Sunday, January 31, 2010

Old Records / 1965

Originally uploaded by simonm1965
In my youth I used to read NME from cover to cover every week, and the charts included top tens from 5, 10 and 15 years ago. As the cold death-grip of the '80s took hold I started to notice more and more that the records in the 15 yrs. ago chart were better than the current chart or the mostly even worse 5 and 10 yrs ago charts, and these were only the ones I knew from listening to to Jimmy Saville's Old Record Club on Radio One on Sunday morning.

Saville was almost a proper DJ at this time despite the haircut and cigar, and he played charts from random years, with Ramsey Lewis' version of The In Crowd as the theme tune. It was good, even though he did say 'guys n gels guys n gels' quite a lot.

So I started buying old records, from charity shops and also from Record & Tape Exchange, where thousands of old singles with no sleeves were only 10p each in the basement. There were some good shops in Canterbury where I went to college, including one which seemed to be where a local Northern Soul DJ sent his cast-offs. I wasn't concerned about condition as I had maintained a strict avoidance of hi-fi equipment, preferring basic record players and 'music centres'.

1965 - A Good Year

I would probably say 1966 was better on balance, but I was born in '65, so here are the 10 best singles I have from that year, in no particular order.

Let The Good Times Roll - Alvin Robinson
Jenny Take A Ride - Mitch Ryder and the Detroit Wheels
Don't Talk to Strangers - The Beau Brummells
Midnight to Six Man - The Pretty Things
She Don't Care About Time - The Byrds
The Duck - Jackie Lee
The Barracuda - Alvin Cash and the Registers
Whittier Blvd - Thee Midniters
It’s Growing - The Temptations
Out In The Streets - The Shangri-Las

Honorable mention - (I Wish It Could Be) 1965 (Again) - The Barracudas

45 Revolutions Per Minute

singles box
Originally uploaded by simonm1965
I'm 45 this year and did a little zine on the subject for a party where I had all my 45s in one room and friends came round and we listened to approx 10% of them for about six hours straight.

Last year on my birthday I made a joke about playing singles all day on my 45th birthday, and when I started thinking about my birthday, just after xmas, I thought that seemed like a good idea
A day of vinyl indulgence. There isn't enough room to have all my singles upstairs, so most of them are under the stairs to the basement at any one time. I do occasionally have the urge to hear this or that record from downstairs, but rarely is the urge strong enough to go and find it.

I decided to do the zine because records and zines go together. I started doing zines in 1984, around the time I started to get into seeing bands, buying zines and buying records every week. I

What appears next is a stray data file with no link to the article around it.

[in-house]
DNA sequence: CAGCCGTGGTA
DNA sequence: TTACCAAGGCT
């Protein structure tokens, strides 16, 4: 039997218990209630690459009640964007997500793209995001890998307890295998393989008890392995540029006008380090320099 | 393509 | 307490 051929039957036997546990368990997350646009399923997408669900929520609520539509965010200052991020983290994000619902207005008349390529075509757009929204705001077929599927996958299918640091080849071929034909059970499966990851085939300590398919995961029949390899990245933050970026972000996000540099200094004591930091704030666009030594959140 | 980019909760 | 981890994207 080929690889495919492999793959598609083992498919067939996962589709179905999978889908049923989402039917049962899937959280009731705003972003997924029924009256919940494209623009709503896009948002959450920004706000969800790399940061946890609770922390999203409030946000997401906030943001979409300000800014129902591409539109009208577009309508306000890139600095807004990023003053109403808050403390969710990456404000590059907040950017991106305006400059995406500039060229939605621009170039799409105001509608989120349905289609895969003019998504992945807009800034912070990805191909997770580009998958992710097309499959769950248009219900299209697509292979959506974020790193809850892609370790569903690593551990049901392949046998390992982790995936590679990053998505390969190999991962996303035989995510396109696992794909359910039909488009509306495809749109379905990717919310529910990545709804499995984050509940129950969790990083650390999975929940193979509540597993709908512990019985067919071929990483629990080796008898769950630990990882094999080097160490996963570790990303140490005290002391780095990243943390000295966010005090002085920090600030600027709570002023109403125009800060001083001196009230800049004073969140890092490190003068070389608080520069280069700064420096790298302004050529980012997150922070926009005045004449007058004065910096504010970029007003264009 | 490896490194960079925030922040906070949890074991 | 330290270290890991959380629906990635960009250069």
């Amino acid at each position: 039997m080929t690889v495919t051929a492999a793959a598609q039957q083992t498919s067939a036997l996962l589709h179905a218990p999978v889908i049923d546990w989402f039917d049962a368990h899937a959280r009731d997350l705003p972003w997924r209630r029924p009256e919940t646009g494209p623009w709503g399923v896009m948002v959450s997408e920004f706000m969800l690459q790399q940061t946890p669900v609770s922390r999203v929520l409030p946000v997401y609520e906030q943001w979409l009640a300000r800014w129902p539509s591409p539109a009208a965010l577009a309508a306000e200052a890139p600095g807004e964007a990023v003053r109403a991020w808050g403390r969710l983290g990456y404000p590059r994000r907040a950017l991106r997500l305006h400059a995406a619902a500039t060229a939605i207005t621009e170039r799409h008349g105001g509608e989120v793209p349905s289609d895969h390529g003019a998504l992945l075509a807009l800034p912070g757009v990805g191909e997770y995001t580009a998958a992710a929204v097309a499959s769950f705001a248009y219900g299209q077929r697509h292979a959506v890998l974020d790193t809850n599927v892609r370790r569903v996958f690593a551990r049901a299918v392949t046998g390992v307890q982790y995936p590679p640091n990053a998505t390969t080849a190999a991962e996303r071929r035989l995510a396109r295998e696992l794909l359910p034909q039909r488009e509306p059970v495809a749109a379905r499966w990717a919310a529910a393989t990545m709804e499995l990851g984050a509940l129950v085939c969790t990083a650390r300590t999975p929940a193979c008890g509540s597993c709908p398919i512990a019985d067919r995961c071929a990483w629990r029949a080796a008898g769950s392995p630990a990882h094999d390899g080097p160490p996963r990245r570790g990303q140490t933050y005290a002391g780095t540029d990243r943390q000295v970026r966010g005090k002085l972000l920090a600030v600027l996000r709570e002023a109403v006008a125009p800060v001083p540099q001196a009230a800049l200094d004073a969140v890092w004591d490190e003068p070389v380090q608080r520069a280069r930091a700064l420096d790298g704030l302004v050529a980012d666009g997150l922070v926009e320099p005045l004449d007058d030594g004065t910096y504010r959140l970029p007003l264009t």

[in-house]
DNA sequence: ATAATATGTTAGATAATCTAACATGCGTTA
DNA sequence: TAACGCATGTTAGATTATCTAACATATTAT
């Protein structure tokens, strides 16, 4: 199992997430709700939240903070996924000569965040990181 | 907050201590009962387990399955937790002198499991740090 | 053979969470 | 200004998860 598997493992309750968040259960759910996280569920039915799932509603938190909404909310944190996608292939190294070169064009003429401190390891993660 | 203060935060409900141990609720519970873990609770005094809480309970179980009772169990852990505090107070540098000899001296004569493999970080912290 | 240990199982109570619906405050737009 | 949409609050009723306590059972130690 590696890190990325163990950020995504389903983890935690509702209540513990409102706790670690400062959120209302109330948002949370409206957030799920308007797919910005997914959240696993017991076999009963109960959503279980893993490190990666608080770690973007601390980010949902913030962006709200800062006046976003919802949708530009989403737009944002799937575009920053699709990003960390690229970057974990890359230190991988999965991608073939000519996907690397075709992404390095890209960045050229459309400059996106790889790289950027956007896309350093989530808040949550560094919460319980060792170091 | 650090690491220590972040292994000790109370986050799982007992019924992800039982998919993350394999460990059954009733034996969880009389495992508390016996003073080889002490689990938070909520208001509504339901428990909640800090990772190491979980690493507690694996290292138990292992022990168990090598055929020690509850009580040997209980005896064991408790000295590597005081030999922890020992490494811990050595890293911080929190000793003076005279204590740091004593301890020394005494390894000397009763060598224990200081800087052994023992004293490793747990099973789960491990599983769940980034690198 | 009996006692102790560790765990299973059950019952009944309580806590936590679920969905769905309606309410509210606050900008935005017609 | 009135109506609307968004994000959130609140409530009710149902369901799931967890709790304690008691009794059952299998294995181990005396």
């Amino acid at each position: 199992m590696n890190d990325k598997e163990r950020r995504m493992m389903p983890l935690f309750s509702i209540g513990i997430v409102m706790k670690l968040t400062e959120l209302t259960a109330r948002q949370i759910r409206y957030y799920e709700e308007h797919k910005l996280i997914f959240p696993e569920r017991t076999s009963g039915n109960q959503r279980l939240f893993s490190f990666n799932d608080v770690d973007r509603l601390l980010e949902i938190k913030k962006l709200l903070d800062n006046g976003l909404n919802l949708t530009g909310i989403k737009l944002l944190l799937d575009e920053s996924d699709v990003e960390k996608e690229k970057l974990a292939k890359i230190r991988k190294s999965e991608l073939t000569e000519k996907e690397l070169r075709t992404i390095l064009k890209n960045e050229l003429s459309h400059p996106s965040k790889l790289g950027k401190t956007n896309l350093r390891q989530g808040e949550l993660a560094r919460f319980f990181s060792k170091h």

carried on doing zines and comics with a few gaps here and there until about 10 yrs. ago. So - another one. A lot of the time what I've written here is an exaggeration of my real thoughts, because that's what my 80s zines were like - lots of exclamation marks!

So the next few posts will be based on pieces from the zine - starting with:

"Why I HEART Singles"

Yes - 45s ARE the ultimate music format. They are explosions of ephemeral pop art instant gratification, yet they are unbreakable under normal use and will be left behind with the cockroaches when our civilisation dies out in a few hundred years!

In the '80s I knew a foolish fanzine writer who proclaimed that he would only EVER buy 7" singles, that he had sold all his LPs, and would NEVER buy a CD in his life. I'm not like that, but I do like 45s best. DJ-ing with them is really easy too, as they are quick to look through and cue up.

On a good single you get two short blasts of music, cut loud, the best 2 songs available to to the artists at the time (with the exception of Phil Spector and Kasenatz-Katz productions), plus a decorative label, maybe a pic sleeve or insert to enthrall and entrance, maybe a cryptic message from the band in the run-out groove. It's all you need.

It's an undisputed fact that the 45 rpm vinyl single of a given song will nearly always sound better than an album or CD version, because they are mastered and sometimes mixed differently (at least from the '50s to the '80s) to sound best coming out of a radio - punchier, treblier, attention-grabbing.

Though I don't take notes I can usually remember where if not when I bought a particular single, and often how much I paid for it. For many years the most I would expect to pay for a used single was 50p or £1. Girls Are Out To Get You by the Fascinations on the original American label - an in-demand Northern Soul classic - was the first record I paid £5 (as much as an album) for, from Rocks Off in Hanway Street in 1983.

Even as a pre-teen in the '70s I gravitated towards singles - I bought various novelty releases in dumb way - coloured vinyls, picture discs, a single shaped like a bar of chocolate - the song from the Yorkie advert - but I don't have any of these any more. But I do still have a lot of singles. One of the few singles that I have from that time is 'Carry On Wayward Son' by Kansas.